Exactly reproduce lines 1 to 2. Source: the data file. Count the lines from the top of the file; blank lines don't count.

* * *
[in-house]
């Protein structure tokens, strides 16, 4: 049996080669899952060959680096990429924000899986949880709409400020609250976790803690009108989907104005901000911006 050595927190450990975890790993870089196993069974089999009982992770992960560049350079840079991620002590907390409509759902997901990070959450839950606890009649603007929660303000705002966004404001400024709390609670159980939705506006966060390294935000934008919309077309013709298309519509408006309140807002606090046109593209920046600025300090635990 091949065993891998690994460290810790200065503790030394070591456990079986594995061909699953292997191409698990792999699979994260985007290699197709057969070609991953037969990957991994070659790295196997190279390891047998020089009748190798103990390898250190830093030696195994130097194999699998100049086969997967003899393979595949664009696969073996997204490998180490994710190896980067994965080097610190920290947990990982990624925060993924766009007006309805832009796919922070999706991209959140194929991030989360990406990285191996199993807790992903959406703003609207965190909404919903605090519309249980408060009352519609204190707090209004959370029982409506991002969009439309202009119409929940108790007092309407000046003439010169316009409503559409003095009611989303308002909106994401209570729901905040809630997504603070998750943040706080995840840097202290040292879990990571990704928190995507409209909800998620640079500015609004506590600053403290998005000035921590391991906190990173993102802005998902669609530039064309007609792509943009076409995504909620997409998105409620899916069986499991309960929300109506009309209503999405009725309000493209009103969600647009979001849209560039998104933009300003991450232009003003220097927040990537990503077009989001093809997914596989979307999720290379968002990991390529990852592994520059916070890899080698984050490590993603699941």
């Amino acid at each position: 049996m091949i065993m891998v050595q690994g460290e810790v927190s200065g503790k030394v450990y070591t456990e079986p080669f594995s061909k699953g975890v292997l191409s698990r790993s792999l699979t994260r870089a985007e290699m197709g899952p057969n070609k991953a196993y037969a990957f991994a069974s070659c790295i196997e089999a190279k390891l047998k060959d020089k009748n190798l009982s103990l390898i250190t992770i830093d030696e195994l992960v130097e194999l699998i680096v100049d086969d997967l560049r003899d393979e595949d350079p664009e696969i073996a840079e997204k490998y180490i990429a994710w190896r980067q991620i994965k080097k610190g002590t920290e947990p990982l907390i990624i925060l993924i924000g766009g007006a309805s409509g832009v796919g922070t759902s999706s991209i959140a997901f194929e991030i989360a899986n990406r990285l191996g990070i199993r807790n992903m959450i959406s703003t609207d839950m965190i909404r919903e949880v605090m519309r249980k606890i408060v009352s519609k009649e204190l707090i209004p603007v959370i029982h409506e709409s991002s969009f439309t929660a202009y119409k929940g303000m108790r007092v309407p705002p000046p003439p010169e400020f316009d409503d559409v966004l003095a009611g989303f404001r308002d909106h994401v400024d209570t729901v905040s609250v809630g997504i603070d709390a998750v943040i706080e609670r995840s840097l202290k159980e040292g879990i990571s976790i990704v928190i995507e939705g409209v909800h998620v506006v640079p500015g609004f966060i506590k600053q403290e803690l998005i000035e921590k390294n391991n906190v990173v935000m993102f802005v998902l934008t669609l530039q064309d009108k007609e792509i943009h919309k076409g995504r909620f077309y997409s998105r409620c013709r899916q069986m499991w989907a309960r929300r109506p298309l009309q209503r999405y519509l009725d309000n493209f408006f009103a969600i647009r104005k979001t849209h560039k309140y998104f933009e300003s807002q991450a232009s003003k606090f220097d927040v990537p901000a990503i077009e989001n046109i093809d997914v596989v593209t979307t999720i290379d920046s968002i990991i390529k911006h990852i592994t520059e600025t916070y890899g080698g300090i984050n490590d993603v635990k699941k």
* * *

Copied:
[in-house]
């Protein structure tokens, strides 16, 4: 049996080669899952060959680096990429924000899986949880709409400020609250976790803690009108989907104005901000911006 050595927190450990975890790993870089196993069974089999009982992770992960560049350079840079991620002590907390409509759902997901990070959450839950606890009649603007929660303000705002966004404001400024709390609670159980939705506006966060390294935000934008919309077309013709298309519509408006309140807002606090046109593209920046600025300090635990 091949065993891998690994460290810790200065503790030394070591456990079986594995061909699953292997191409698990792999699979994260985007290699197709057969070609991953037969990957991994070659790295196997190279390891047998020089009748190798103990390898250190830093030696195994130097194999699998100049086969997967003899393979595949664009696969073996997204490998180490994710190896980067994965080097610190920290947990990982990624925060993924766009007006309805832009796919922070999706991209959140194929991030989360990406990285191996199993807790992903959406703003609207965190909404919903605090519309249980408060009352519609204190707090209004959370029982409506991002969009439309202009119409929940108790007092309407000046003439010169316009409503559409003095009611989303308002909106994401209570729901905040809630997504603070998750943040706080995840840097202290040292879990990571990704928190995507409209909800998620640079500015609004506590600053403290998005000035921590391991906190990173993102802005998902669609530039064309007609792509943009076409995504909620997409998105409620899916069986499991309960929300109506009309209503999405009725309000493209009103969600647009979001849209560039998104933009300003991450232009003003220097927040990537990503077009989001093809997914596989979307999720290379968002990991390529990852592994520059916070890899080698984050490590993603699941």